February 27th, 2021 

Bureau Report 


SAWAT

The education of girls continues to be mired in difficulties in Swat as elders again demand government vacate buildings of institutions in use of security forces for the last 12 years.

Girls could not go to schools at the height of Taliban insurgency in the scenic valley of Swat, dubbed the Switzerland of the East. Girl students stayed home as the Taliban targeted girls’ schools in the valley. Many buildings of educational institutions in Swat remain under use of security forces.

As peace has returned to the region, tribal elders in Khwaza Khela tehsil recently held a jirga to demand the provincial government immediately vacate educational buildings in use of the security forces for the resumption of education especially that of girl students.

Rahat Shah, a resident of Khwaza Khela, said the degree college in his hometown is in use of the security forces. “Boys and girls from around 60 villages in the area used to study in the college,” he said. Most of the students are from impoverished families and daily commuted on foot to the college, he added. “We have held numerous jirgas and repeatedly called upon the government to vacate the college building from security forces so that local students could resume their education but the building has not been vacated yet,” he said.

Mukhtiar Khan, founder of Swat Qaumi Jirga, said assurances from administration and military officials about vacating educational institutions have not been honoured in the past. In 2018, the Malakand Commissioner had sought a meeting with Swat Qaumi Jirga over use of educational buildings by the security forces in Swat, he said. “Military officials had then assured tribal elders of vacating all educational buildings by June of 2018 in the meeting, said Mukhtiar Khan, adding that the buildings still are in use of security forces to this day.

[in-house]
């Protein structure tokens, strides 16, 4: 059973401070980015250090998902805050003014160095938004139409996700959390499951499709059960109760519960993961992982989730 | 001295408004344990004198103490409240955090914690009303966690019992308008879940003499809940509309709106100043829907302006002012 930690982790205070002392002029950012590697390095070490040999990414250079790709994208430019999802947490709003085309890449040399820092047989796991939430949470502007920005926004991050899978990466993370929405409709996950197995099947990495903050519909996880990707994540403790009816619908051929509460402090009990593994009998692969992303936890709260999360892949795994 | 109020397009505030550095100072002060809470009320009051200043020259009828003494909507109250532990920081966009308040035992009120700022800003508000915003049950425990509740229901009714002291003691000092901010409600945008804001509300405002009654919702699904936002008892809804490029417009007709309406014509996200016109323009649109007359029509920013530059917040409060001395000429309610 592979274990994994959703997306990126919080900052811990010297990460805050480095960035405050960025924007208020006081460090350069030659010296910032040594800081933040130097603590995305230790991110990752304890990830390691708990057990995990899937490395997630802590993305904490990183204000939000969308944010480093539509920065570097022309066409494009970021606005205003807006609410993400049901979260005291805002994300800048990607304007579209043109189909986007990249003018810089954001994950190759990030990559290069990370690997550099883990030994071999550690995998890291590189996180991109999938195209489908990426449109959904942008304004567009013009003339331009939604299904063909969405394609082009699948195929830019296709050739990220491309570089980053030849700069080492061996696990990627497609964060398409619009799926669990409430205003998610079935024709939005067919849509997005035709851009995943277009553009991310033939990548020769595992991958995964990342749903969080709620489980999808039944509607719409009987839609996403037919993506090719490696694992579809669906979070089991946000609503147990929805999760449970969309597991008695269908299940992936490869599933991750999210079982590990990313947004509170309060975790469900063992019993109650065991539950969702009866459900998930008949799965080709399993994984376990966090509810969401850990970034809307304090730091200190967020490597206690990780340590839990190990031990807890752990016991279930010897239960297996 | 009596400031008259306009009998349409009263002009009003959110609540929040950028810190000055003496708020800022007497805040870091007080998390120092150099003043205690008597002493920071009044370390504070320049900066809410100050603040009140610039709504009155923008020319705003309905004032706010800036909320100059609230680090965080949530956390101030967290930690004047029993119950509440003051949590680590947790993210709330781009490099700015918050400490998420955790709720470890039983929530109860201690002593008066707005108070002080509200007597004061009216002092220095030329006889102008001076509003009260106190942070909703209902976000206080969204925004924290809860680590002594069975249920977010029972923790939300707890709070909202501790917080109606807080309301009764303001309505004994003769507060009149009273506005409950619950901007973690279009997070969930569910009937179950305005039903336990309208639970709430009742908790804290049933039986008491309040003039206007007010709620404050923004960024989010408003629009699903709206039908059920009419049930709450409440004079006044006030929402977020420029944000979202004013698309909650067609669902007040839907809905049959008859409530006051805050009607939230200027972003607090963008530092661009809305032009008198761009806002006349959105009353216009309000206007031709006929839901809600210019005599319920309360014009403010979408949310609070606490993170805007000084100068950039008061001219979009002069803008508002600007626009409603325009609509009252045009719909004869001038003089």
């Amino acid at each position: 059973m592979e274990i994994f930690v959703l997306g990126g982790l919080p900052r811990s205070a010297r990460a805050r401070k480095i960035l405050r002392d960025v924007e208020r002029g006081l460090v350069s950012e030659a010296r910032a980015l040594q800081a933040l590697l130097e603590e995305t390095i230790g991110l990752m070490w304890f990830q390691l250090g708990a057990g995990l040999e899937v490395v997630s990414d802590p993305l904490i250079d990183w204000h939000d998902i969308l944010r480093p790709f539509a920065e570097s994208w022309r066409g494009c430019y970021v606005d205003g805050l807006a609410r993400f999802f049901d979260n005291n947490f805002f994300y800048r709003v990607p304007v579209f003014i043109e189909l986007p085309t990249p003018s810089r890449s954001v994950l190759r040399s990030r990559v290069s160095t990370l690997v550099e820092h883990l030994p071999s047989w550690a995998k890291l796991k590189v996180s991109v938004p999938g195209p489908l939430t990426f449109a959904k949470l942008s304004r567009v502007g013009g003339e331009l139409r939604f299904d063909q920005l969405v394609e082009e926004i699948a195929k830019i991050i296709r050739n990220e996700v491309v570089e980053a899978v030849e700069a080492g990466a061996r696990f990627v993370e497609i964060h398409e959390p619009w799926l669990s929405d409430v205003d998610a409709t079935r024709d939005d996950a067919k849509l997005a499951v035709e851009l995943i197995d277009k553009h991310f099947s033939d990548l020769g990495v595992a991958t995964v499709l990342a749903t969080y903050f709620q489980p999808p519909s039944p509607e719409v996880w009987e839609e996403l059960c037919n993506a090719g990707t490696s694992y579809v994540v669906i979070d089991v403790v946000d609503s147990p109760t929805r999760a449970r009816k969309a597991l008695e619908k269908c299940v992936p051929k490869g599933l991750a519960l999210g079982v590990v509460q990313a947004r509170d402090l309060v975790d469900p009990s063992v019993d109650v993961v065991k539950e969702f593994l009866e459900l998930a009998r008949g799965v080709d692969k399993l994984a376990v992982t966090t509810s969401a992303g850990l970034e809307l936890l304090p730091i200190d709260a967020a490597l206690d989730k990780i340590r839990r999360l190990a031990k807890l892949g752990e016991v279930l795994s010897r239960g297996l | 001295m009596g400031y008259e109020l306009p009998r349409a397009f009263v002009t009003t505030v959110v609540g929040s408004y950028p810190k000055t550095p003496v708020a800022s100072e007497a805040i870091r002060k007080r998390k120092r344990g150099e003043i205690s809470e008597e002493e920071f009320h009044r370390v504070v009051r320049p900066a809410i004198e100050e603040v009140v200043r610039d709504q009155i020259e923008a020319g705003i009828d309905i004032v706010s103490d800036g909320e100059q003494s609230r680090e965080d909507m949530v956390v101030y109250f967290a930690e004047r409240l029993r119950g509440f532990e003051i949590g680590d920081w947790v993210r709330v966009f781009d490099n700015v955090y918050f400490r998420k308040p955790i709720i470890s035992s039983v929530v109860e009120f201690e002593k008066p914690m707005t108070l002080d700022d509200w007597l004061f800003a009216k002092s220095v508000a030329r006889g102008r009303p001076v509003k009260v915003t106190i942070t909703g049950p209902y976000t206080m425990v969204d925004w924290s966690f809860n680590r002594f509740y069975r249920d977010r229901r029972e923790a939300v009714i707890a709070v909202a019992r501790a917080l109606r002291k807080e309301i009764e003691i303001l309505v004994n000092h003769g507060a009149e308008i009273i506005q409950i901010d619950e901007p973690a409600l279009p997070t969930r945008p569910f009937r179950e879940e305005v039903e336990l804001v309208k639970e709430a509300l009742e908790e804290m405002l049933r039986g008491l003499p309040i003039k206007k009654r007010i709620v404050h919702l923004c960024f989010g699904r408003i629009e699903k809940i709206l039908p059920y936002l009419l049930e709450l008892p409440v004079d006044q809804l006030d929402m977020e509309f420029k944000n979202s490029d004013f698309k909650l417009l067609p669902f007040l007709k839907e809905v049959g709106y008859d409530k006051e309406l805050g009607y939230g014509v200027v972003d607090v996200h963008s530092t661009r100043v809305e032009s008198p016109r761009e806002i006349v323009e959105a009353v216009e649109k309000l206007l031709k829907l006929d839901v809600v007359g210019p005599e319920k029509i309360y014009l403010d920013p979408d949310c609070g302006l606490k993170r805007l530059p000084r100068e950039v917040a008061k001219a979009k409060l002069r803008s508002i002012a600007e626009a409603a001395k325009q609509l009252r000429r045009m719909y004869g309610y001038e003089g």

Mukhtiar Khan said thousands of students have signed petitions to the administration over the issue but even this has failed to move the authorities in getting the buildings vacated for resumption of schooling.

Upper Swat is considered a backward and underdeveloped region of the valley. The continued occupation of educational institutions by security forces in the area is hampering education of girls here. According to Shamshir Khan, an educationist, close to 50 percent of girl students have dropped out of schools and colleges in the region since the insurgency. “I have seen parents not sending their daughters, who were in high school and colleges then, back to institutions out of fear,” he said.

Some educational institutions were vacated by security forces as peace resumed in the valley. However, many buildings still remain in control of security forces. Residents have demanded the government honour commitments made to them and vacate buildings so that students can resume their education.

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